Wednesday, 15 May 2013

Bempton Cliffs

Continuing a return journey from Scotland with a one day stopover in Flamborough.

The journey out of Scotland and down the Northumberland coast took me past dozens of good birding sites, Bass Rock, St Abbs Head, the Farne Islands, and Lindisfarne, to name but a few. I did make a couple of quick stops around the Druridge Bay area but I needed to get some miles under my belt before I stopped. The plan was to pay a quick evening visit to Bempton Cliffs and then to spend the next day birding around Flamborough Head.

That plan quickly went out of the window when I saw Bempton Cliffs. The number of birds is truly spectacular. There were tens of thousands on the cliffs, on the sea, and carrying out a spectacular aerial ballet in the sky above the cliffs. I spent the evening there and most of the next day. A quick one hour trip around Flamborough Head and it was clear that this was an area that had great potential but needed days of detailed searching to cover all the available sites.

Bempton added picture opportunities of Puffins and Gannets to those sea birds I had already seen on the trip.

Gannet In flight

Gannets in Love

Gannets at War

Part of the six thousand pairs of Gannets that use the cliffs

 There are around 38,000 pairs of Kittiwakes, 60,000 Guillemots, 15,000 Razorbills, along with assorted other sea birds including around 1,000 Puffin. Puffin numbers are in decline though, with hundreds being washed up dead on the beach. They were emaciated and with little body fat and it is thought that this is due to the prolonged bad weather in the area. This is a natural occurrence known as a wreck but highlights the risk to the colony with up to 10% of the areas Puffin population dead, with many of the survivors in poor breeding condition, and with the sand eels they feed on in short supply.

Survived the storm but tired and hungry

All the nesting holes gone

No room here either

The colonies have always been at risk. Locals used to take around 130,000 eggs a year to supplement their diet and to trade. That no longer happens so there is scope for recovery but what it really needs is a marine conservation area off the Yorkshire coast to safeguard the birds food supplies. Unfortunately at the moment none of the proposed sites have been designated by the government.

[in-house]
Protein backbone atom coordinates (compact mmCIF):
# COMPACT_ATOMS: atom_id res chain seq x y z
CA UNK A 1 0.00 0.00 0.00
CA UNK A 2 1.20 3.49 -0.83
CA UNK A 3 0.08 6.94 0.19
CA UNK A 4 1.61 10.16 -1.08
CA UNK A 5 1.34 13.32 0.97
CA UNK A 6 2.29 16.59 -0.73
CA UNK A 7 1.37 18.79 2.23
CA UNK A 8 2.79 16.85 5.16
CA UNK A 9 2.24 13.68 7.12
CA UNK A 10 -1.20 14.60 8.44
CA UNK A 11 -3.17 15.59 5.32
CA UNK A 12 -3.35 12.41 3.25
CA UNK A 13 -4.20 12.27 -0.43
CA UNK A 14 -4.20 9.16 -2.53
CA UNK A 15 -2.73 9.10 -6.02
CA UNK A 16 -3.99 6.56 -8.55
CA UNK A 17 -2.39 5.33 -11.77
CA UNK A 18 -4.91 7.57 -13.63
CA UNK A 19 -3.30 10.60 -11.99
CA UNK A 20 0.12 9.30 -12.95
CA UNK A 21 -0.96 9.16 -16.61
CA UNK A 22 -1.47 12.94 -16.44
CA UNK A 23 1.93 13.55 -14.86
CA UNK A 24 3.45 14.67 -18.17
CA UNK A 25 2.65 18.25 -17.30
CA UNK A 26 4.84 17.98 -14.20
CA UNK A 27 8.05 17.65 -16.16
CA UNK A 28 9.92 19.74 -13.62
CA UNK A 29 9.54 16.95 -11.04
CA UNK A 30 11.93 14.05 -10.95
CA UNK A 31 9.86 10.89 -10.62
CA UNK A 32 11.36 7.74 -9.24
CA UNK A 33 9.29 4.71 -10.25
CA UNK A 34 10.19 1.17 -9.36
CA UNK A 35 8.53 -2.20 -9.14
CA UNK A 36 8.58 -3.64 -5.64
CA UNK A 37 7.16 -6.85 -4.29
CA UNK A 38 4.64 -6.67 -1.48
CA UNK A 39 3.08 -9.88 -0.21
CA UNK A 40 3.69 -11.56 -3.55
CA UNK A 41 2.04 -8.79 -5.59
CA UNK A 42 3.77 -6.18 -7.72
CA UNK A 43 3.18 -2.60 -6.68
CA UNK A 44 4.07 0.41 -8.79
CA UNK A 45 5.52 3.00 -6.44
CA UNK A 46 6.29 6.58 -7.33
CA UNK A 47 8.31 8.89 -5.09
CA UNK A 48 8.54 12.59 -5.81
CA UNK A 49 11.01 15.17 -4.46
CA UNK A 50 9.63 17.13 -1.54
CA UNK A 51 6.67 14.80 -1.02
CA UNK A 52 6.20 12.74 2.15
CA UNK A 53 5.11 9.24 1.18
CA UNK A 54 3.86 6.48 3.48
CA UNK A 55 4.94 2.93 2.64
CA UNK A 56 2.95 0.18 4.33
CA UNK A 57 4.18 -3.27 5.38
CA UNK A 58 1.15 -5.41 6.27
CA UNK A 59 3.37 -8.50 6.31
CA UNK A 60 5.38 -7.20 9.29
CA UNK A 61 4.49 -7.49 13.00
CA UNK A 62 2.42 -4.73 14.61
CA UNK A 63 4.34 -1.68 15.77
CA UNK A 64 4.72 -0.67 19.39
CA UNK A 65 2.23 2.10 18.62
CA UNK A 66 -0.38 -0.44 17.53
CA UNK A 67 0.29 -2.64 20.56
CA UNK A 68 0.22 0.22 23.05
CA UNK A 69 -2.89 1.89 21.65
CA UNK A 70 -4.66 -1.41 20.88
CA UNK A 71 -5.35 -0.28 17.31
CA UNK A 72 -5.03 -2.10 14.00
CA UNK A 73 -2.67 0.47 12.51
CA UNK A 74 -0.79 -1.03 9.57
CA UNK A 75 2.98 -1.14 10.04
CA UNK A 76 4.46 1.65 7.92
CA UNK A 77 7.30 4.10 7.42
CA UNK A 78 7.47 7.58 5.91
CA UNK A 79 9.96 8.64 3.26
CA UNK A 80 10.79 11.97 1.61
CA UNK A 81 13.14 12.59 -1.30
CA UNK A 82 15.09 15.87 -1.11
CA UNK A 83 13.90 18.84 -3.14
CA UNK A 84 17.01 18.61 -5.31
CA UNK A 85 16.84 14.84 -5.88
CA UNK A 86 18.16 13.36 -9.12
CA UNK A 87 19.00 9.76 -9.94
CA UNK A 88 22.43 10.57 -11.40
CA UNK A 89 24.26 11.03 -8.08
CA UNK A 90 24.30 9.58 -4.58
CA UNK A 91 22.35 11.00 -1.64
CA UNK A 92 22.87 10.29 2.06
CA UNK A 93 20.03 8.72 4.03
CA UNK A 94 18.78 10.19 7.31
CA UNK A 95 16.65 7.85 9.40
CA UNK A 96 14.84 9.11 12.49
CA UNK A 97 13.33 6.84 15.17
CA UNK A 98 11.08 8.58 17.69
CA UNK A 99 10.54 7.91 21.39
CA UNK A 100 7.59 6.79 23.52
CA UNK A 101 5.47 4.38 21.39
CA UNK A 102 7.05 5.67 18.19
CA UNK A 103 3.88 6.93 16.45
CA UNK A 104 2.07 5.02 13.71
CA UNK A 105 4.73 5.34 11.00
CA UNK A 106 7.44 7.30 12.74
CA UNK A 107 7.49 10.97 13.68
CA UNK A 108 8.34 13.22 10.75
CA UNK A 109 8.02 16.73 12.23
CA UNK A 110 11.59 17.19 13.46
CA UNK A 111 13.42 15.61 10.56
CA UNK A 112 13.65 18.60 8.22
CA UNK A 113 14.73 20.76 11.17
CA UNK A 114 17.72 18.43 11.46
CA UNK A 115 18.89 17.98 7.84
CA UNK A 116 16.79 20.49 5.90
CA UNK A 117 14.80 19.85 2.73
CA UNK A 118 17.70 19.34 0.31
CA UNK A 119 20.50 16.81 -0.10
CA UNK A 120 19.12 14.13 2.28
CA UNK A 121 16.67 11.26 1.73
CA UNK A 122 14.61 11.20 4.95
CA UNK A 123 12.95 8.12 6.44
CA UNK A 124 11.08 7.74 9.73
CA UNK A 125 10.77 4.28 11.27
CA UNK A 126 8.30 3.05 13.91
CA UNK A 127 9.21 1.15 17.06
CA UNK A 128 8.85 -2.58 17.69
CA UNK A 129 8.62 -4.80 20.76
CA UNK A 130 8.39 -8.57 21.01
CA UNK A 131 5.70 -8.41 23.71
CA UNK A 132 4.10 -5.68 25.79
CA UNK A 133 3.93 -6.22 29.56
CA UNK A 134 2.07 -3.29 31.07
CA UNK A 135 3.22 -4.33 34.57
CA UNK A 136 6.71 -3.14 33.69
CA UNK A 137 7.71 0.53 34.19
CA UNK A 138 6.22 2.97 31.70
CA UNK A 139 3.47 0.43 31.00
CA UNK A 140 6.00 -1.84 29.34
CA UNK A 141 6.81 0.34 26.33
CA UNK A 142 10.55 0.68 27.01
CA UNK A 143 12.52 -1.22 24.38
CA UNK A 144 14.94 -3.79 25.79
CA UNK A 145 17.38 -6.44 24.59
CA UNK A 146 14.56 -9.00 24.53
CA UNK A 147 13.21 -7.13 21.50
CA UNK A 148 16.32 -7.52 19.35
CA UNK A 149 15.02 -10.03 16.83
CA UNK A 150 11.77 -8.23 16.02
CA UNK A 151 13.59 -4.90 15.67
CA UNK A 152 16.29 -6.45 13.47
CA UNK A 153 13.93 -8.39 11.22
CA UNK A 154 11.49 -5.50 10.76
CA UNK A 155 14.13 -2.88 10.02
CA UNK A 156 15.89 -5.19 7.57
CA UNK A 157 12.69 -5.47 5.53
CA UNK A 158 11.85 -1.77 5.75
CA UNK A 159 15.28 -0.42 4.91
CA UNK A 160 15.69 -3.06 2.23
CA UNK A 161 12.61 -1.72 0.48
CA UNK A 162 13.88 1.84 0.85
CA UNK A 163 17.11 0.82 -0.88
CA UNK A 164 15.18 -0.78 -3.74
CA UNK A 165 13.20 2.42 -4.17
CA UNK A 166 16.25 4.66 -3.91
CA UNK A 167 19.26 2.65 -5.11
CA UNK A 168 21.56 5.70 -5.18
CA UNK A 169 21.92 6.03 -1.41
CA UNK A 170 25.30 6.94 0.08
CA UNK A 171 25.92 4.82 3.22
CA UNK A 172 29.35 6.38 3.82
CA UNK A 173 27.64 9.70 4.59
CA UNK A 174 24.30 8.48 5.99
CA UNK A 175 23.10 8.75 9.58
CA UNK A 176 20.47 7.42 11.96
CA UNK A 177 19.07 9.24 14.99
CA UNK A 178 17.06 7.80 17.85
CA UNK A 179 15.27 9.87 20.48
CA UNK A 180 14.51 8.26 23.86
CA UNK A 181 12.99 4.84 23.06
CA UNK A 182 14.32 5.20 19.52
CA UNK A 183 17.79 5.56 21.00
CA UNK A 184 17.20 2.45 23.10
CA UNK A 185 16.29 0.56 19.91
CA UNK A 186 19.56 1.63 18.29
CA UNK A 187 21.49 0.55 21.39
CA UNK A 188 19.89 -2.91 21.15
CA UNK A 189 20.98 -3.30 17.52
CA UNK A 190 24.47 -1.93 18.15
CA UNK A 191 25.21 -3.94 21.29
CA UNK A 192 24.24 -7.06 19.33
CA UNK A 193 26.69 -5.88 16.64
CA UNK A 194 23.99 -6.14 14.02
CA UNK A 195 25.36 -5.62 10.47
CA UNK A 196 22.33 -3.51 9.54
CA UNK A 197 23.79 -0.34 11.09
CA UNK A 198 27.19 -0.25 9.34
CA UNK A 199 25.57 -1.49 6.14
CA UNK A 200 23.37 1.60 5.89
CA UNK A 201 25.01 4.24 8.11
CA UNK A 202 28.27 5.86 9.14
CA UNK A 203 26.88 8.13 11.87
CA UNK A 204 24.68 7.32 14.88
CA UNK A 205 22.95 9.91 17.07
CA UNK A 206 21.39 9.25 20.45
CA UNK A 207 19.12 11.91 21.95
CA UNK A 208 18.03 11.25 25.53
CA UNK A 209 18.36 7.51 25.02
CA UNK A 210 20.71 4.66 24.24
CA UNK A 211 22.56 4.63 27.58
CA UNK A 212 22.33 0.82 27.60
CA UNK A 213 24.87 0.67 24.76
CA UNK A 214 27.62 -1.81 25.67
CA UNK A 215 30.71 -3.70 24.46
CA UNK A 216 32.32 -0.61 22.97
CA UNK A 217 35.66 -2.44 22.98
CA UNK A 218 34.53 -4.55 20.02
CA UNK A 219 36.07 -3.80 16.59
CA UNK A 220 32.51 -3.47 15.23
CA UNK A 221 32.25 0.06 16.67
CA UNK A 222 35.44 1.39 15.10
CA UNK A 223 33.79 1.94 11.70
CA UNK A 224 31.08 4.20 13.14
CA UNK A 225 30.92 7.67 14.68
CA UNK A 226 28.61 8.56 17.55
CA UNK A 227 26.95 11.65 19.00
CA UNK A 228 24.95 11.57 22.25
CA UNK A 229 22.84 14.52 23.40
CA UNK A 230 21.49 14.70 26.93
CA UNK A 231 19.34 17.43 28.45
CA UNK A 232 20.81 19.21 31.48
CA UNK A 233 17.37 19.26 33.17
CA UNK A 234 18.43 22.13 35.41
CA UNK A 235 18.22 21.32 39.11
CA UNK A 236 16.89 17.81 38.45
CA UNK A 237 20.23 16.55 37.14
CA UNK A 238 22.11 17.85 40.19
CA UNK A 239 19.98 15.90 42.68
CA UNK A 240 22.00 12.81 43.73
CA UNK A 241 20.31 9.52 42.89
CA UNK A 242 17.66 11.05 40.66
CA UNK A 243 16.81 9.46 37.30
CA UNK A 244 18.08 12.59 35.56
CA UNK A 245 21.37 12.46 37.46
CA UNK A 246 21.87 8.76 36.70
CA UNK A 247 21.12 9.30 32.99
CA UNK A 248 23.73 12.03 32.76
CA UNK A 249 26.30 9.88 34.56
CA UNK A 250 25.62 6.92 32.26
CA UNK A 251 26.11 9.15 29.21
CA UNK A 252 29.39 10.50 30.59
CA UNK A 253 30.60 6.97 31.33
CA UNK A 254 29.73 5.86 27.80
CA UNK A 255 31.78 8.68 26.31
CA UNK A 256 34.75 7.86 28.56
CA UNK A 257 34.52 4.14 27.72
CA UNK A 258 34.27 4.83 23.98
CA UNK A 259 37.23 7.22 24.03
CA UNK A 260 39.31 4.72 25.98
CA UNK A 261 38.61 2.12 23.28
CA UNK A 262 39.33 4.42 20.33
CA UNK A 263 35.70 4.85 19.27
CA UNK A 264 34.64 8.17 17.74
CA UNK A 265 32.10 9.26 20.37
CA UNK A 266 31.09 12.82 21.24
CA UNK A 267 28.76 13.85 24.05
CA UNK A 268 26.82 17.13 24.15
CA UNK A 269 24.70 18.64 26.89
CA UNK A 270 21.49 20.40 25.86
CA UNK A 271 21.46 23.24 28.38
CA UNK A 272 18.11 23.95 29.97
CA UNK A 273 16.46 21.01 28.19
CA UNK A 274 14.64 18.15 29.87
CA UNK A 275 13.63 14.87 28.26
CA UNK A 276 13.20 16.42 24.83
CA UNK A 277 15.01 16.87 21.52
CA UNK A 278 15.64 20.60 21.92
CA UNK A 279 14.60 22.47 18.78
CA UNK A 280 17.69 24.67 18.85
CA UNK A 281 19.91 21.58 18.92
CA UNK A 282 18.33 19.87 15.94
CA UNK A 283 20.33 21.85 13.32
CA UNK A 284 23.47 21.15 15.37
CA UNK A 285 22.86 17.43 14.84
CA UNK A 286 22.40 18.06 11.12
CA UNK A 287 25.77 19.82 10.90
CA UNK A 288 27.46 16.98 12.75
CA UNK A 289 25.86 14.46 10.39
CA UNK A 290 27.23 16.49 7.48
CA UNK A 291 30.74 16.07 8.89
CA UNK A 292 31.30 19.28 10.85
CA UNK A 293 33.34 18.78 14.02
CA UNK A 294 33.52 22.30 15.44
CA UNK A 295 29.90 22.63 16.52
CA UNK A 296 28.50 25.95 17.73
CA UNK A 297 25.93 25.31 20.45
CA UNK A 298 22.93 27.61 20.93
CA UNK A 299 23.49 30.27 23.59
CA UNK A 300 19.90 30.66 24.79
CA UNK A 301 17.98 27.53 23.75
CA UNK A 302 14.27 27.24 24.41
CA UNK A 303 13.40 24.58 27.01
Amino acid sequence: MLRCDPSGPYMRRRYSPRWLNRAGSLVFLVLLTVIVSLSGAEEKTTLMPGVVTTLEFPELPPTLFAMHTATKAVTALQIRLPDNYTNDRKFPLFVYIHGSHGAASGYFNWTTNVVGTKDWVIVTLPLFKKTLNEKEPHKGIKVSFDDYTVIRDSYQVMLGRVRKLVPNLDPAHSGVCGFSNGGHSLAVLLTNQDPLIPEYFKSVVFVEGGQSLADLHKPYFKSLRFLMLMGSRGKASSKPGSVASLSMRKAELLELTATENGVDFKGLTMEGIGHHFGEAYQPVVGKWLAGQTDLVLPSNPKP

Fulmar and Guillemot



One of the more interesting birds on the cliffs are the Rock Doves. These are the ancestral form of the common feral pigeon that we see around our towns. True Rock Doves breed in caves and on steep cliffs on sea coasts and in mountains. I am sure there must be cross overs between the two populations and I often see birds with the correct makings around where I Iive, but it is nice to see these flocks and to recognise them as a true wild bird.

Rock Dove

They all look pure breed

There were also plenty of birds along the top of the cliffs although these were regularly disturbed by the visitors. The chances of seeing these improved drastically as you moved away from the car park.


Tree Sparrow taking a dust bath

The drive home from Flamborough took most of the day. I had a quick stop in Bridlington harbour where I found Turnstones wandering around the car park looking for scraps just like you would see Sparrows back at home. I also stopped just off the A1 at Paxton Pits by St Neots. It is rated as one of the best sites in the country to see Nightingales but it was really the chance to photograph the Hobby that caused me to visit the site.




My panning technique is definitely improving

And, to round off a good trip, I noticed  a Red-crested Pochard in the bottom of the frame whilst I was photographing the Hobby. Can't wait to go again.

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